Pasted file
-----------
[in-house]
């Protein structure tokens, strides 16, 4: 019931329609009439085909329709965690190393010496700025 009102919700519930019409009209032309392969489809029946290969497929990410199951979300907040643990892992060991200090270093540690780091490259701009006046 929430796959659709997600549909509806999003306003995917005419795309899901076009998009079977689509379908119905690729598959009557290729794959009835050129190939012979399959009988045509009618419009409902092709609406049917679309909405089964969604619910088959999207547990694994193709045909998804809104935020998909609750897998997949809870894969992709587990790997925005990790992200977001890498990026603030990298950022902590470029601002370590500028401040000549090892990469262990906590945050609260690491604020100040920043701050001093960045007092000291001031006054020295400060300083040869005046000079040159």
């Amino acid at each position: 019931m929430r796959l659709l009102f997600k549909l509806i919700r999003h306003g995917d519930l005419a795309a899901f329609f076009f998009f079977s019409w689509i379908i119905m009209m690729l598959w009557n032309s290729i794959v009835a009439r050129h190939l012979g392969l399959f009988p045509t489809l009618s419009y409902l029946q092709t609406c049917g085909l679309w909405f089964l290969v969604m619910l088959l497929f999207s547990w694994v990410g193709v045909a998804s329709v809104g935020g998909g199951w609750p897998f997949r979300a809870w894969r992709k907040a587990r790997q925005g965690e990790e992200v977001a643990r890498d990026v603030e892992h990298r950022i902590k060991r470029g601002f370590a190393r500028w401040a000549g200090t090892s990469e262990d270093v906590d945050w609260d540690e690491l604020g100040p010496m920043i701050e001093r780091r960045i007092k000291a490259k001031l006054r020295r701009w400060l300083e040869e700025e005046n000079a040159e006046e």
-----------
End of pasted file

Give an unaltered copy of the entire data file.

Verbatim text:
[in-house]
């Protein structure tokens, strides 16, 4: 019931329609009439085909329709965690190393010496700025 009102919700519930019409009209032309392969489809029946290969497929990410199951979300907040643990892992060991200090270093540690780091490259701009006046 929430796959659709997600549909509806999003306003995917005419795309899901076009998009079977689509379908119905690729598959009557290729794959009835050129190939012979399959009988045509009618419009409902092709609406049917679309909405089964969604619910088959999207547990694994193709045909998804809104935020998909609750897998997949809870894969992709587990790997925005990790992200977001890498990026603030990298950022902590470029601002370590500028401040000549090892990469262990906590945050609260690491604020100040920043701050001093960045007092000291001031006054020295400060300083040869005046000079040159």
């Amino acid at each position: 019931m929430r796959l659709l009102f997600k549909l509806i919700r999003h306003g995917d519930l005419a795309a899901f329609f076009f998009f079977s019409w689509i379908i119905m009209m690729l598959w009557n032309s290729i794959v009835a009439r050129h190939l012979g392969l399959f009988p045509t489809l009618s419009y409902l029946q092709t609406c049917g085909l679309w909405f089964l290969v969604m619910l088959l497929f999207s547990w694994v990410g193709v045909a998804s329709v809104g935020g998909g199951w609750p897998f997949r979300a809870w894969r992709k907040a587990r790997q925005g965690e990790e992200v977001a643990r890498d990026v603030e892992h990298r950022i902590k060991r470029g601002f370590a190393r500028w401040a000549g200090t090892s990469e262990d270093v906590d945050w609260d540690e690491l604020g100040p010496m920043i701050e001093r780091r960045i007092k000291a490259k001031l006054r020295r701009w400060l300083e040869e700025e005046n000079a040159e006046e």